I can get a yText by:
const yText1 = yDoc.getText("some-id1");
const yText2 = yDoc.getText("some-id2");
Can i delete/remove this yText from yDoc?
My use case is, i am currently persistent this yDoc with y-indexeddb.
e.g. it save some text that user input, and user can also delete it, in that case, i would like to delete it from the db as well
Generally Docs preserve their entire change history for conflict resolution purposes. You could set it to an empty string, or have a separate variable that tracks if it has been deleted.
I see, thanks for your response and suggestion!
Could such a Y.Text be added to a Y.Array or Y.Map and properly be deleted later? While this would require an indirection (doc → array|map → text rather than doc → text) the intermediate structure would also help managing the list of Y.Text instances…
That will work, though I don’t think it will permanently deleted it from the database. I think it will just get saved as another update.
The only way I know of to permanently remove updates from the database is to directly modify the updates table/store in the db. Or if you store the text in an entirely separate Doc, then the entire Doc can be deleted from the store (though you lose atomicity with other shared types).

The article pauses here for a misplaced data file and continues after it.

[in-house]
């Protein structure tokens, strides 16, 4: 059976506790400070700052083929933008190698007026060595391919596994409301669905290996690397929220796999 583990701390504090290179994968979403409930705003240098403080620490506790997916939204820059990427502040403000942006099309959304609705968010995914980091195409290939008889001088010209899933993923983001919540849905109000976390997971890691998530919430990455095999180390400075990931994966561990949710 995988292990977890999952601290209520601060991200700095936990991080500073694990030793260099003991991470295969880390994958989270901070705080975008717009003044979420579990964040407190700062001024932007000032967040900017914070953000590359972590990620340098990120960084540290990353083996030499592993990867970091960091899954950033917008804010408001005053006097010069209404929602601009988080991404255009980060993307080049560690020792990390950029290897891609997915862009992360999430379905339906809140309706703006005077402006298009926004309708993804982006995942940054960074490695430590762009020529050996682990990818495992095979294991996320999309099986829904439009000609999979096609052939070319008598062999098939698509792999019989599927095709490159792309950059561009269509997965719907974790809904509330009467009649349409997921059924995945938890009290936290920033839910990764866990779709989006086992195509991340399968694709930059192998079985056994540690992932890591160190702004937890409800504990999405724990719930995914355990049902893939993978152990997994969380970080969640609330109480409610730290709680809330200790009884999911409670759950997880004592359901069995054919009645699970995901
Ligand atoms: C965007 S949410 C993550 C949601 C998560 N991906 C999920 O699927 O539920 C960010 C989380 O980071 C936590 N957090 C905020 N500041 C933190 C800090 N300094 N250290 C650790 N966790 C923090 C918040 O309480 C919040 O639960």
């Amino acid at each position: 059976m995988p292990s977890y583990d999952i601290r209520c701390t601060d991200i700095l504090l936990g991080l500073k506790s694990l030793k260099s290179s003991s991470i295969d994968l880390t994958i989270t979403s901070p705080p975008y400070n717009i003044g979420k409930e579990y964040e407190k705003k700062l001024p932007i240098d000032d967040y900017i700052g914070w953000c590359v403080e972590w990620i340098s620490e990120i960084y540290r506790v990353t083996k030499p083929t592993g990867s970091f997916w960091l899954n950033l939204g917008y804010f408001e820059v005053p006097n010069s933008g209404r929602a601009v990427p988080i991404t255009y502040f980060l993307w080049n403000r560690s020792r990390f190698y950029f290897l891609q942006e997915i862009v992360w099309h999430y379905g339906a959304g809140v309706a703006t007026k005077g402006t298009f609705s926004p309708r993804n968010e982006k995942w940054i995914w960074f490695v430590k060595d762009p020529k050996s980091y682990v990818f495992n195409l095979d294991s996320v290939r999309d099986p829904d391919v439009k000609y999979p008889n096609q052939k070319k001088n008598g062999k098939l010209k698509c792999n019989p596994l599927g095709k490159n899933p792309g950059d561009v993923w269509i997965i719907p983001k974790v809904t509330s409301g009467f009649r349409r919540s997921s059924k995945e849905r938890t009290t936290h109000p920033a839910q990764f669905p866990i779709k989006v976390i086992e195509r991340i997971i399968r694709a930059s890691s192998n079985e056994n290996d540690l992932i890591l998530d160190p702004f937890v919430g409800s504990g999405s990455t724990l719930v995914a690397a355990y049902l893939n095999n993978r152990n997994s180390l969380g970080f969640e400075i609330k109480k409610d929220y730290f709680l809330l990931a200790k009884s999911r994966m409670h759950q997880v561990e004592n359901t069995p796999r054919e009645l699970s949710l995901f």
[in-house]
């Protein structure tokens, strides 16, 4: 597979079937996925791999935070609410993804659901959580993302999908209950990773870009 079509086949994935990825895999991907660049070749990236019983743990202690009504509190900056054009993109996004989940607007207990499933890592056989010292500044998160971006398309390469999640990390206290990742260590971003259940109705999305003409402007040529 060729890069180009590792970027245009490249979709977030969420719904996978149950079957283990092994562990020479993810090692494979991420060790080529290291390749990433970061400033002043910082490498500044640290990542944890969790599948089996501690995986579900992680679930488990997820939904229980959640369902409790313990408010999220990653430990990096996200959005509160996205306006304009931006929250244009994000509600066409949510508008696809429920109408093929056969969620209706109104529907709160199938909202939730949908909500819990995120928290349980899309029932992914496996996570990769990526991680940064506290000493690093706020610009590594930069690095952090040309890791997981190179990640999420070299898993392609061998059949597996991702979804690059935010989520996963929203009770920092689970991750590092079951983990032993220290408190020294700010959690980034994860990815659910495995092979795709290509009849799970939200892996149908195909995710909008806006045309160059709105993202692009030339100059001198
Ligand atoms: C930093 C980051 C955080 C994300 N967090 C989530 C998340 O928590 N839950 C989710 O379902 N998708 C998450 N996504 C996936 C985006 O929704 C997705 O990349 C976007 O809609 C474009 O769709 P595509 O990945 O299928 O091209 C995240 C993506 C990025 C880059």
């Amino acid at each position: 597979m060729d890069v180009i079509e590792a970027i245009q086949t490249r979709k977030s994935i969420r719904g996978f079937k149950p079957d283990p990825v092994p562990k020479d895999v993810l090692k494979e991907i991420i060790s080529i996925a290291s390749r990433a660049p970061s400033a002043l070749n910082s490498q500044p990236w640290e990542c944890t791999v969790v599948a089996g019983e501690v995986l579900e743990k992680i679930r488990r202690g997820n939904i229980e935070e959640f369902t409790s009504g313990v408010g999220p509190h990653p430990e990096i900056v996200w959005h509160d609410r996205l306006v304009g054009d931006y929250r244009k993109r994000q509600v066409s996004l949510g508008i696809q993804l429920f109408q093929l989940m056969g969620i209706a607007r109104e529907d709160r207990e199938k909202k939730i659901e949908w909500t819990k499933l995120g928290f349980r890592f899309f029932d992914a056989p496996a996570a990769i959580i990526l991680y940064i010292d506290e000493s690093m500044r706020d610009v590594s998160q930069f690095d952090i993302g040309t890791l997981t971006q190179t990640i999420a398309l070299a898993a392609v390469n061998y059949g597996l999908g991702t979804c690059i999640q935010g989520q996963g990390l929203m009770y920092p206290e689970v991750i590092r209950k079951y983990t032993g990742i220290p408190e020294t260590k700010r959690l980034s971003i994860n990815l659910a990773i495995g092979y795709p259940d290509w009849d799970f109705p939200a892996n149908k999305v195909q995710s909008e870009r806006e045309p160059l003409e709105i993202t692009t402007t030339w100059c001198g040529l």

I believe that @dmonad has mentioned that Maps always store their Key history, but not the content history. The content COULD be a y-type that has history, but not always. So you can delete the key “a” from a map, and it would show as “a existed at some point but has been deleted”. I wish I could find that reference…
That’s the “tombstoning” approach which shall avoid that once deleted items suddenly reappear when a partitioned network heals
Well, “deleting” a map entry often means to store a “tombstone” instead, and deleting an array element often just adds the delete operation until the array’s operation log is compacted.
I still do not know how subdocs are handled internally as there seems to be a list of subdocs in the “superdoc”, though
Subdocuments are basically independent Docs, just with some event handling that gets wired up so they get updated and destroyed together. The parent Doc maintains a list of all subdoc guids that can be used to lazy load the subdocs.